Entry in progress. Penniless lexicographer taking a break—B.P.
Glossary - Mexican food recipes, cooking terms
Mixiote Thin parchment-like membrane of the maguey, or the dish made by wrapping meats and vegetables in it much the way we use parchment paper, and cooking them in a steamer of barbacoa pit.
Mixiote traditionally is a kind of pit-barbecued meat, usually mutton or rabbit in central Mexico. The meat is cubed with the bone and seasoned with pasilla and guajillo chili peppers, cumin, thyme, marjoram, bay leaves, cloves and garlic. It is then wrapped in small packages made of the tough outer transparent skin of the leaves of the maguey or century plant, which gives it a unique flavor. The maguey plant is better known as the base for the mildly alcoholic drink called pulque.
Frommer’s Yucatan Peninsula Travel Guide- Menu Glossary
Mixiote—Rabbit, lamb, or chicken cooked in a mild chile sauce (usually chile ancho or pasilla), and then wrapped like a tamal and steamed. It is generally served with tortillas for tacos, with traditional garnishes of pickled onions, hot sauce, chopped cilantro, and lime wedges.
Mexican Hot...Or Not
Karen Hursh Graber
The word mixiotes refers to one of the most delectable dishes within the wide spectrum of Mexican cooking, as well as the wrapping used to contain these steamed individual meat stews.
This wrapping, also known as a mixiote, is the outermost layer of a maguey leaf, called a penca. (Maguey is the century plant, a succulent from which the Mexican alcoholic beverage called pulque is derived. One legend has it that the god-prince Quetzalcoatl sent shooting stars to earth to form the first maguey plants.) This thin outer leaf layer is similiar to parchment paper in thickness and consistency. If you don’t live near a Mexican market where you can buy mixiotes, you can use papel para mixiotes, which are simply plastic baggies, a commonly used substitute. If you use plastic baggies, wrap each bagged bundle in foil before steaming.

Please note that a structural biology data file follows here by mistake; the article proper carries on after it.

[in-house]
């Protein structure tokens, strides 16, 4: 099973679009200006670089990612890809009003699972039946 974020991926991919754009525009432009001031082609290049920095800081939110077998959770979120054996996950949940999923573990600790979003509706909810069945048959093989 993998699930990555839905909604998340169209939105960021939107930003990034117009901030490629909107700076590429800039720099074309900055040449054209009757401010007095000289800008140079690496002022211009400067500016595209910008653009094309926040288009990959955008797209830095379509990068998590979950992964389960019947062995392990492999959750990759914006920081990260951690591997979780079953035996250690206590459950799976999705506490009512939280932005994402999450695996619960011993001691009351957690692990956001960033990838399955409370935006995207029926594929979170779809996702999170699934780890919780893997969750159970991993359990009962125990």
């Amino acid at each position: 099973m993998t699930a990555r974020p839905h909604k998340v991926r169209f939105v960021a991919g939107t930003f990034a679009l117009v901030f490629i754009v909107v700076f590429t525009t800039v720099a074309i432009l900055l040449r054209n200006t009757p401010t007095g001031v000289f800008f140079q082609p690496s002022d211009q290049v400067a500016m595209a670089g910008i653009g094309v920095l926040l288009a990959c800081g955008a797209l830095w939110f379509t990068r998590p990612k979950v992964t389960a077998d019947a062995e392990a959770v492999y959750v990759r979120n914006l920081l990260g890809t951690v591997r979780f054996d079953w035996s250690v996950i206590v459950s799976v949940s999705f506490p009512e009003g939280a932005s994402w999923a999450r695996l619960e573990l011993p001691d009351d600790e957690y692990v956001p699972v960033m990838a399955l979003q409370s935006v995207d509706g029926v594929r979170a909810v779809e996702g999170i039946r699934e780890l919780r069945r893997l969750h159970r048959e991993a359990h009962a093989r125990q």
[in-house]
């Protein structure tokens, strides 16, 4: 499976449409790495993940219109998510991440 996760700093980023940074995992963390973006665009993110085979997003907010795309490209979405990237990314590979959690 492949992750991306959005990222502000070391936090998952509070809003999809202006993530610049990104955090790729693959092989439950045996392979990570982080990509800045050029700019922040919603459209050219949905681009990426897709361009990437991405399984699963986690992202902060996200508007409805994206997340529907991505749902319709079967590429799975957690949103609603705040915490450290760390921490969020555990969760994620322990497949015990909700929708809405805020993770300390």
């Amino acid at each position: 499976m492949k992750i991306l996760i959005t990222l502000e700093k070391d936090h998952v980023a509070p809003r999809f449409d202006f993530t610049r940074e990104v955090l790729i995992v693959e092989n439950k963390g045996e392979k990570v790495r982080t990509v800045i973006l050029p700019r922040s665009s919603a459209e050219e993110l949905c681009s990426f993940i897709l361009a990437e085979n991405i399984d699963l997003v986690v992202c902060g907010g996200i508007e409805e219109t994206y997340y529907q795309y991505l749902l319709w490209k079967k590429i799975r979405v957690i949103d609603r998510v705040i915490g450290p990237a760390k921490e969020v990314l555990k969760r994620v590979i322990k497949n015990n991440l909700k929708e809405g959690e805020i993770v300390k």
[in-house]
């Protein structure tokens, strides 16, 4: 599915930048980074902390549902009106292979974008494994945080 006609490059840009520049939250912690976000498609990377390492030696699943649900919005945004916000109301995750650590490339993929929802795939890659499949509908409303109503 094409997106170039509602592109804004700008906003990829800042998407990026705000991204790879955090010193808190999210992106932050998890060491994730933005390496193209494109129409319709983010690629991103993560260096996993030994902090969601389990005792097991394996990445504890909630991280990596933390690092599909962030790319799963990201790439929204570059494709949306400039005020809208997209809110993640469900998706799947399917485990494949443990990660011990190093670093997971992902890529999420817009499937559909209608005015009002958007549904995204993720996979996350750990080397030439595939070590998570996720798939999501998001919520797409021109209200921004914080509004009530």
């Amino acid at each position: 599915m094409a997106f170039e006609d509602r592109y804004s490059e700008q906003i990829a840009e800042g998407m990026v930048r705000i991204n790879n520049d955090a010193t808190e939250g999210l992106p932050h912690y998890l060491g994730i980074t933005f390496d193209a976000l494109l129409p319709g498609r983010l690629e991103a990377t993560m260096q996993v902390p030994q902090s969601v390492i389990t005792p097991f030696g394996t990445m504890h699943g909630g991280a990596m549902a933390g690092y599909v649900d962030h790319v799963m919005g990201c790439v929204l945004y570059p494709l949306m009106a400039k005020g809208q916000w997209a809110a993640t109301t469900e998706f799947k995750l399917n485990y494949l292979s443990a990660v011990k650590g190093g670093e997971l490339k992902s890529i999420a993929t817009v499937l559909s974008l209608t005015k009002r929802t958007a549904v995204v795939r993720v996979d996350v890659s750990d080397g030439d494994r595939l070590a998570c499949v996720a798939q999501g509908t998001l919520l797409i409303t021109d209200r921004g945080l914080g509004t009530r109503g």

Making mixiotes isn’t as difficult as it sounds, and is really a fun project to undertake with a friend. They are so delicious that you will want to make a lot, either for a large gathering or to freeze some for later use. The following recipe uses chicken, but beef and lamb are also used. The day my Poblana cooking guru, Bernarda, showed me how to make them, the smell was so tantalizing that drop-in friends waited around until they were ready and bought some nice cold beer to go with them. Good thing we made plenty!
6 mixiotes, cut in half to make 12 pieces, or 12 plastic baggies and 12 8"x8" foil squares
12 chicken thighs or 6 chicken breasts, halved
1 cup fresh orange juice, from bitter oranges - naranja mateca. (If using sweet oranges, use 3/4 cup juice and 1/4 cup vinegar)
60 grams (about 2 ounces) achiote paste (a seasoning made from the seeds of the annatto tree, now available at markets in the U.S.)
4 garlic cloves, peeled and finely chopped
1/4 teaspoon each: dried marjoram, dried thyme, and dried oregano
6 ancho chiles, seeded and stemmed
6 guajillo chiles, seeded and stemmed
3 1/2 cups water
1 medium onion, chopped
1 medium tomato, roasted and peeled
12 small new potatoes, cut in 1” cubes
6 medium carrots, sliced
12 avocado leaves (these are dried, and sold where you buy your dried chiles) (...)
Eating In Mexico
by Amando Farga
Mexican Restaurant Association
Delicious barbecued meat in mixiote (wrappings of banana leaves or corn shucks); roast lamb shepherd style, with salsa borracha, a piquant sauce,
The Art of Living in Mexico
by William J. Reed and William C. Malton
Mixiote: Meat, usually chicken or lamb, doused in hot salsa, wrapped in the parchment-like outer membrane of the agave leaf ,and steamed.
Webster’s New World Dictionary of Culinary Arts
by Steven Labensky, Gaye G. Ingram, and Sarah R. Labensky
Upper Saddle River, NJ: Prentice Hall
mixiotes de conejo (me-xe-oh-tas da coh-na-ee-oh) A Mexican dish consisting of fried, spiced rabbit wrapped in maguey leaves and steamed.
Texas (Lone Star State Dictionary) • (0) Comments • Tuesday, February 12, 2008 • Permalink